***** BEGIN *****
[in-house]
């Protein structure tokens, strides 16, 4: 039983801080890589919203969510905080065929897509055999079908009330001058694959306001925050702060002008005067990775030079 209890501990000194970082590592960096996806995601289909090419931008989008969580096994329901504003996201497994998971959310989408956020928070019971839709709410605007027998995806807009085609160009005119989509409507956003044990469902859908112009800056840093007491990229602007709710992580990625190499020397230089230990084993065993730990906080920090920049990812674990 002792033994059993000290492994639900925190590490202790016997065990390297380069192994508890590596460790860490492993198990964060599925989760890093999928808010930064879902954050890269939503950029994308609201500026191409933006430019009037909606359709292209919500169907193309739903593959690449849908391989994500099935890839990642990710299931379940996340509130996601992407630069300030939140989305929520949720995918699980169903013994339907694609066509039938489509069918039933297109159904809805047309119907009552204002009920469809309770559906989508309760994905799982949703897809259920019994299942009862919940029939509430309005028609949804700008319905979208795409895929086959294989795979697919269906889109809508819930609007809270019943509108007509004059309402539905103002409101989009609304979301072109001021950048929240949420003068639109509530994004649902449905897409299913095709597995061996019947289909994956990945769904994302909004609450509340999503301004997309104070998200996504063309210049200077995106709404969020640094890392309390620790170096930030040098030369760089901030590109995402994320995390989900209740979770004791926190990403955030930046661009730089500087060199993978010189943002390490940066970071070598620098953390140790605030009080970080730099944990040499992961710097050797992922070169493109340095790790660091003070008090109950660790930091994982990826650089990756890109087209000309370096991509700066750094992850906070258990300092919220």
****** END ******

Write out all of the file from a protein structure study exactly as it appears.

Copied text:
[in-house]
């Protein structure tokens, strides 16, 4: 039983801080890589919203969510905080065929897509055999079908009330001058694959306001925050702060002008005067990775030079 209890501990000194970082590592960096996806995601289909090419931008989008969580096994329901504003996201497994998971959310989408956020928070019971839709709410605007027998995806807009085609160009005119989509409507956003044990469902859908112009800056840093007491990229602007709710992580990625190499020397230089230990084993065993730990906080920090920049990812674990 002792033994059993000290492994639900925190590490202790016997065990390297380069192994508890590596460790860490492993198990964060599925989760890093999928808010930064879902954050890269939503950029994308609201500026191409933006430019009037909606359709292209919500169907193309739903593959690449849908391989994500099935890839990642990710299931379940996340509130996601992407630069300030939140989305929520949720995918699980169903013994339907694609066509039938489509069918039933297109159904809805047309119907009552204002009920469809309770559906989508309760994905799982949703897809259920019994299942009862919940029939509430309005028609949804700008319905979208795409895929086959294989795979697919269906889109809508819930609007809270019943509108007509004059309402539905103002409101989009609304979301072109001021950048929240949420003068639109509530994004649902449905897409299913095709597995061996019947289909994956990945769904994302909004609450509340999503301004997309104070998200996504063309210049200077995106709404969020640094890392309390620790170096930030040098030369760089901030590109995402994320995390989900209740979770004791926190990403955030930046661009730089500087060199993978010189943002390490940066970071070598620098953390140790605030009080970080730099944990040499992961710097050797992922070169493109340095790790660091003070008090109950660790930091994982990826650089990756890109087209000309370096991509700066750094992850906070258990300092919220």